tech support! Wilde Pickups - quiet J pup

Discussion in 'Pickups & Electronics [BG]' started by speyer, Mar 9, 2018.

  1. So, last summer I routed out my brand new American standard P for a J pup and installed a brand new Wilde PJ set of pups wired vol/vol/tone and installed a side jack on the body. After installing the Pups which were and still are a sonic upgrade to my ear... I noticed that the J pup is significantly quieter than the P pup. Not thinking much of it because the bass is really sounding great with the P pup favored.. I recently began copping some sounds favouring the J pup and I'm loosing a ton of volume. I would say that if the P is 100% soloed, the J is about 25%-30% of that soloed.

    After doing a bit of research and coming up with nothing... I am wondering if anyone tell me what could be the cause a J pup to be so much quieter other than say - the wind of the pickup? A wiring problem perhaps? It just sounds thin and quiet, nothing like any J pup Ive had in any bass, Or PJ for that matter. Other than removing the pickup and measuring the inductance to confirm its build to spec - does anyone have any ideas of what else could cause this? Does anyone else here have a Wilde PJ set in their bass who can share their experience?

    Honestly, the P sounds friggin glorious! And just fine or better with the J mixed in but as soon as you dial any of the P out... the volume and tone drop considerably at the same time. :(

    thanks in advance! link to my specific pups below. cheers

    Bass Pickups
     
  2. It's normal for the J pickup in a PJ configuration to be somewhat lower in level, because the string isn't swinging about it's axis as much closer to the bridge. How much lower compared to the P pickup, I can't say exactly.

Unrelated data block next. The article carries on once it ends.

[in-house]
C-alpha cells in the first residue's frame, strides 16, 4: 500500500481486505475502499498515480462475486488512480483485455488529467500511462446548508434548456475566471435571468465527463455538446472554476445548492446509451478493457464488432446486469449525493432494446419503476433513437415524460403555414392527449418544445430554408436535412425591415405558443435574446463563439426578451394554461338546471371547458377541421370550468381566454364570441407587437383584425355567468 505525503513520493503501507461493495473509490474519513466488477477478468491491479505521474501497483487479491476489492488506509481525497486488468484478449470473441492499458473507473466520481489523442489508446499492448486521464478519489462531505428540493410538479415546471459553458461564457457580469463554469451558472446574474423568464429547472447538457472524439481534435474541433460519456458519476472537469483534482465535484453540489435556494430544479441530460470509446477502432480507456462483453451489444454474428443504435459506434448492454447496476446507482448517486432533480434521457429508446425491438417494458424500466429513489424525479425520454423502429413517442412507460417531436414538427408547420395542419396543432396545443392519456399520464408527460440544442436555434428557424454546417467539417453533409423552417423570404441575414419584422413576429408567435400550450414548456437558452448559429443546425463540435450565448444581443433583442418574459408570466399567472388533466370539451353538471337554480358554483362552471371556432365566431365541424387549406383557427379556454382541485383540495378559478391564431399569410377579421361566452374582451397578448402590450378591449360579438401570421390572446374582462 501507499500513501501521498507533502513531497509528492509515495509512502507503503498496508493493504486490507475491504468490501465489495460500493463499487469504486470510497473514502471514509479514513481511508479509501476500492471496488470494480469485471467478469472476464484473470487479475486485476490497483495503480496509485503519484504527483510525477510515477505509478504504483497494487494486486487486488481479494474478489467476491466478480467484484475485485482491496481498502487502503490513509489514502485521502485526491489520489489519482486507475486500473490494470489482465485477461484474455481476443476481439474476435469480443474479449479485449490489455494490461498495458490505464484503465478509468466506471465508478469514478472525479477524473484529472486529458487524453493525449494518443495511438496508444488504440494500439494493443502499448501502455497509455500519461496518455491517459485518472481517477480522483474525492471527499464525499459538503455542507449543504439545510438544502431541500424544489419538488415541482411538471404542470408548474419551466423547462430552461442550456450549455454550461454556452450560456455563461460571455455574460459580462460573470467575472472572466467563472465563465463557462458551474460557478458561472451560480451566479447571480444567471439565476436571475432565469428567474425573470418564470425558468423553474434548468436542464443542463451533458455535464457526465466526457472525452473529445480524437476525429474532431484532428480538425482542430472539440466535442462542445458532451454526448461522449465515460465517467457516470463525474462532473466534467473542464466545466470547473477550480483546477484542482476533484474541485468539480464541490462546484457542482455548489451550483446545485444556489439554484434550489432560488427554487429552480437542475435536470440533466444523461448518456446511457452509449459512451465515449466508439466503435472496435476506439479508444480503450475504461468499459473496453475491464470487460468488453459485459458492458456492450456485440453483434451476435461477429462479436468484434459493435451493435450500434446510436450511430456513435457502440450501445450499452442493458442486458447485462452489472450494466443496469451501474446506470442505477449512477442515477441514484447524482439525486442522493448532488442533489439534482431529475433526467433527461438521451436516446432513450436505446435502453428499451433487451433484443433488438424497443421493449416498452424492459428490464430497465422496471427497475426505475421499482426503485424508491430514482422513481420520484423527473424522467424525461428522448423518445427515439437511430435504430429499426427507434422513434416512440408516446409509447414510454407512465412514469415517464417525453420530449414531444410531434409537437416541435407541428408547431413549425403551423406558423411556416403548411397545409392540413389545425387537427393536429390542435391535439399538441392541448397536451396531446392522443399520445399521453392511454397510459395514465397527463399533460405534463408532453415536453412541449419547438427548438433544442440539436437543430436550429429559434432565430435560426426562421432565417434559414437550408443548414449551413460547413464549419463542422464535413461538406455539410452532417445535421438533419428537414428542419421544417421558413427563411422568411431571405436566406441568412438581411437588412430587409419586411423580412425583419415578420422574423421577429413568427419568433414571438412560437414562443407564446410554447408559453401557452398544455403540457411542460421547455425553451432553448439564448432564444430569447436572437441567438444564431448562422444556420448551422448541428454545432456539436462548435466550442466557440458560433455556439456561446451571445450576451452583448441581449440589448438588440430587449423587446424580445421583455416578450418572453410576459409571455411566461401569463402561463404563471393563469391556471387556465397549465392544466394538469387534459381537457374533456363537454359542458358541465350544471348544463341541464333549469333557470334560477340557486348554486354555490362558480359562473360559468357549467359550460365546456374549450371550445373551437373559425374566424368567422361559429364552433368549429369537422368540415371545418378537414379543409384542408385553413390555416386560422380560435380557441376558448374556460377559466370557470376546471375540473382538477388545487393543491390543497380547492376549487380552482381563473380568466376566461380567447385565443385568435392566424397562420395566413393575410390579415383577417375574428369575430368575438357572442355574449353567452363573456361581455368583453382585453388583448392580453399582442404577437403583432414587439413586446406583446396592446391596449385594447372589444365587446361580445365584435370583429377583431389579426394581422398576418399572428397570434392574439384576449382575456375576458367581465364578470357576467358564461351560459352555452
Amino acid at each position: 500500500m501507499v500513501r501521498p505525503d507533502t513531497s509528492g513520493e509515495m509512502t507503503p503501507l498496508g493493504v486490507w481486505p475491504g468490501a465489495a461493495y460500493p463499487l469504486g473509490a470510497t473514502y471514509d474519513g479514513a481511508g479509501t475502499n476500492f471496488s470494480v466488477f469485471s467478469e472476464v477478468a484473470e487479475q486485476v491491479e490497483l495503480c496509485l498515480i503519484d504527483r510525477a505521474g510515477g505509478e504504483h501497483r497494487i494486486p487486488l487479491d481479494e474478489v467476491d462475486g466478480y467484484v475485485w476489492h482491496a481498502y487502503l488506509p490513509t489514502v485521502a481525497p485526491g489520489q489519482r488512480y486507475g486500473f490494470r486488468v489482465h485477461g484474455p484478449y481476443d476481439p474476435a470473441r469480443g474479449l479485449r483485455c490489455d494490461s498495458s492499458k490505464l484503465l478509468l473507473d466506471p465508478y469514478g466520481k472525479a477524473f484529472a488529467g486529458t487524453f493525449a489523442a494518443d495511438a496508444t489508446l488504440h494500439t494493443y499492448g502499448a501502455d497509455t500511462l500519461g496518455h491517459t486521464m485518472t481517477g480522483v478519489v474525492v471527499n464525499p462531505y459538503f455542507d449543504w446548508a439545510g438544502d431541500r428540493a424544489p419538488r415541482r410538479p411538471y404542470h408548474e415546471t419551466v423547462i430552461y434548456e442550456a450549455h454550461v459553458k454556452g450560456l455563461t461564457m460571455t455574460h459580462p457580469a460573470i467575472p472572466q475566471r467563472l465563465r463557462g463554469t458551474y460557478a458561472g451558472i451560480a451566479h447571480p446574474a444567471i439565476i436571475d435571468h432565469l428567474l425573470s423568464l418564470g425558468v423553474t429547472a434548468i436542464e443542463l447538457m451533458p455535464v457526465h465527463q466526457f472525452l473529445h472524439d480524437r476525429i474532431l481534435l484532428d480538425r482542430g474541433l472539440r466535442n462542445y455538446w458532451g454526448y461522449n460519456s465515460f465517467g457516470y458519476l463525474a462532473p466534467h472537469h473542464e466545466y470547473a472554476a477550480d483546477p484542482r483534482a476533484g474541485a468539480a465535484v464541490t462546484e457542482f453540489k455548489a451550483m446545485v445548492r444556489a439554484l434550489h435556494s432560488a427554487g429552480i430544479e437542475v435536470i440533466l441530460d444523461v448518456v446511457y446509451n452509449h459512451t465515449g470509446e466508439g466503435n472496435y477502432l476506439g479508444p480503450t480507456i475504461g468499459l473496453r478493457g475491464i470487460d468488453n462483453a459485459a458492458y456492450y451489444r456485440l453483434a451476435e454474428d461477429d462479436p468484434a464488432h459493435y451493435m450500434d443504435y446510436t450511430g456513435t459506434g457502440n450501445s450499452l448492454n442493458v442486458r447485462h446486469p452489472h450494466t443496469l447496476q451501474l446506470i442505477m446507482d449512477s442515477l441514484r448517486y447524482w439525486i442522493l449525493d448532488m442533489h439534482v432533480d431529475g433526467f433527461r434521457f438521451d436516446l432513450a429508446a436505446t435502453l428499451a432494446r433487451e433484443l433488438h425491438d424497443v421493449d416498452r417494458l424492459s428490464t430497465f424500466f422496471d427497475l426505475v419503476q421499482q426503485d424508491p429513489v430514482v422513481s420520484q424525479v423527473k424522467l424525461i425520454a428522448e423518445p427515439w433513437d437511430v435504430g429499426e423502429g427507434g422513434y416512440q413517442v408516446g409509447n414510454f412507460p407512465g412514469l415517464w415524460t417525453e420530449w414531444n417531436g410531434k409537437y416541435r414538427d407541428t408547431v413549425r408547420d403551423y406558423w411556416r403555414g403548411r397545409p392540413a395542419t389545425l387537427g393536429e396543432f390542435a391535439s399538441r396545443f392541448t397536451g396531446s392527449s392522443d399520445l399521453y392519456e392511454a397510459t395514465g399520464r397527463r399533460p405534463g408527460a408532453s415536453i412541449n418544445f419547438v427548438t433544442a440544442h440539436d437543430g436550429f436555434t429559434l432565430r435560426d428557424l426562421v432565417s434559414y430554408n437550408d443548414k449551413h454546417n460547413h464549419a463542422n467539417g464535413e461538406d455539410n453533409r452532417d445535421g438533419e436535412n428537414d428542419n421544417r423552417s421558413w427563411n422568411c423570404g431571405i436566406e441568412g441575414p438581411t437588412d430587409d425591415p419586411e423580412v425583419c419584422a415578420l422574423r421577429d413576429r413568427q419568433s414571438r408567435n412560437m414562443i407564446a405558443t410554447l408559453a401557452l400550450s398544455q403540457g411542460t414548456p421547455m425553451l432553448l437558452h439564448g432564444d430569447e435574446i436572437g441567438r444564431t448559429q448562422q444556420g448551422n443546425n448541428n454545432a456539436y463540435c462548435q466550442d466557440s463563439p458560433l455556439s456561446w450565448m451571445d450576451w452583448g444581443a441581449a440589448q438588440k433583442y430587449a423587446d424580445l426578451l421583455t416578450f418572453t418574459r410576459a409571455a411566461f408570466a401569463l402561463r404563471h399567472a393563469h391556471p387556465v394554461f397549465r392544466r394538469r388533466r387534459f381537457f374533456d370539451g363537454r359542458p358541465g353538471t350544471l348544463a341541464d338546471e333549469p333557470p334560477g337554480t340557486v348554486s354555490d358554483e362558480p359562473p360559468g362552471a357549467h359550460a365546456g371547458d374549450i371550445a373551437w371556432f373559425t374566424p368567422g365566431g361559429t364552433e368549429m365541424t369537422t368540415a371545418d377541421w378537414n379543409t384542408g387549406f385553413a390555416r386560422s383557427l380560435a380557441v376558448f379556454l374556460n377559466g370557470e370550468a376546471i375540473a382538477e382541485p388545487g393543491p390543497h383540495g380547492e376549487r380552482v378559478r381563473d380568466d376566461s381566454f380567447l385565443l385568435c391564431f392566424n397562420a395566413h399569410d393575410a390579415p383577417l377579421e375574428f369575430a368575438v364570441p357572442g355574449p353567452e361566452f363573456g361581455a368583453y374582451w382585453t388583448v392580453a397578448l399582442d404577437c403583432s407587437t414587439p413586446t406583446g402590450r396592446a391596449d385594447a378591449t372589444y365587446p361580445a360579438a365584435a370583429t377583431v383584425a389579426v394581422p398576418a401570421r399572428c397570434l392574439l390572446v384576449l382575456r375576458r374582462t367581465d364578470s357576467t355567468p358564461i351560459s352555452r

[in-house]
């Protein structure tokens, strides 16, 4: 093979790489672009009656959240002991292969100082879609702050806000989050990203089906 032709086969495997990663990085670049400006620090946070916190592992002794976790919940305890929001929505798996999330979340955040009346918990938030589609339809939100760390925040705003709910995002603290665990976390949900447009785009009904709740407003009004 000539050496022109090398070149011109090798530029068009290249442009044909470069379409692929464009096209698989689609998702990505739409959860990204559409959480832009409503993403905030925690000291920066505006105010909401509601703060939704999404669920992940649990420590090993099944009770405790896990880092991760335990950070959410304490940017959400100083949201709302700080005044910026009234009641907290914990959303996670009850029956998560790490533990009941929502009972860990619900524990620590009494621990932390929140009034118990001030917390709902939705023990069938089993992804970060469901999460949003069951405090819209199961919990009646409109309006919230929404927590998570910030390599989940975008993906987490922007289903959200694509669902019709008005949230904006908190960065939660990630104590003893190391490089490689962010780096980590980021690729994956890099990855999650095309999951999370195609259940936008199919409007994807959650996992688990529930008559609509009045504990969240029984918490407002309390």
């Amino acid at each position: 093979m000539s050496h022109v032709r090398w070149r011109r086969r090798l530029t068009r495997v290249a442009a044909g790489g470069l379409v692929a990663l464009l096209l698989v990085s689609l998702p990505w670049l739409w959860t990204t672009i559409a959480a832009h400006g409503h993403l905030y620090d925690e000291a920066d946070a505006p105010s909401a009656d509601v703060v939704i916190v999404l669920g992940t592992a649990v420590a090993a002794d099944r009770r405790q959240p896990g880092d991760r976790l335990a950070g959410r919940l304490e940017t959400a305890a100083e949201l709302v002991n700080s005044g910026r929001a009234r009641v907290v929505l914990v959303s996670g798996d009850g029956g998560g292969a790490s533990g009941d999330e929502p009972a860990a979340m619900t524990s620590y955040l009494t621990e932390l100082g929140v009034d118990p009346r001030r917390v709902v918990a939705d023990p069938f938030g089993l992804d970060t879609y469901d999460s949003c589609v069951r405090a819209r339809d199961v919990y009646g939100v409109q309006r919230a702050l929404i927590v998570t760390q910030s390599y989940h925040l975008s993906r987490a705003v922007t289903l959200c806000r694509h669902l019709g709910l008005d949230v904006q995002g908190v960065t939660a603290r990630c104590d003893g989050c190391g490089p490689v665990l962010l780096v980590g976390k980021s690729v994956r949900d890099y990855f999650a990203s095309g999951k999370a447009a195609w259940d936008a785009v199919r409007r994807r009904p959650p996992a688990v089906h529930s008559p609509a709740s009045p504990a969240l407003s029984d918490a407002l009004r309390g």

I really like the Wilde pickups too.
     
  3. Ya I kinda gathered that... even mirrors my experience over the years. But the difference in volume and tone are far more significant than anything I’ve heard. I would say the J pup is unusable on its own- now that ain’t right is it? :thumbsdown:
     
  4. Slater

    Slater Leave that thing alone.

    Apr 17, 2000
    The Great Lakes State
    In a passive P/J set, it’s normal for the P pickup to have noticeably more output than the J pickup. The DC resistance of the average J pickup is usually just over half the DC resistance of the average P pickup. I haven’t had the pleasure to own or use the Wilde pickups, so I don’t know what their normal performance should be like.
     
  5. Hmmm. This was my understanding as well but I just can't see how the bridge pickup could end up sounding so much quieter and basically sounding like crap. Mabye I should post a clip of what Im hearing recorded with my phone later... I'm thinking also best to contact Wilde to discuss it with them. maybe they can make me a hotter pickup or something.
     
  6. Slater

    Slater Leave that thing alone.

    Apr 17, 2000
    The Great Lakes State
    Is this a new development, or did you have low output from the J pickup from day one?

    This is what I would try...

    Remove the pickguard, but leave everything wired up. Then, play a few notes through an amp and see if the J pickup comes to life. This will check to see if you had some connections touching and affecting your J pickup when the pickguard was screwed down.

    Next, wire the J pickup straight to the output jack. This will take the electronics out of the equation, and help determine if there is a problem with just the J pickup.

    Also, if you have a multimeter, check the DC resistance of the pickup against the manufacturer’s specs.

    The results of the above will determine your next move.
     
  7. 96tbird

    96tbird PLEASE STAND BY

    Maybe I’ll get flamed but ANY j pup in the bridge position sounds like poop to my ear. Ads grat tone blended but alone or favored? Yuck.

    Sorry Jaco, you could play like the wind but that tone is practically un-listenable to me.

    Back on topic, raise the bridge pickup very close 3/16” approx and lower the P until output is even. Adjust the gain on your head to compensate.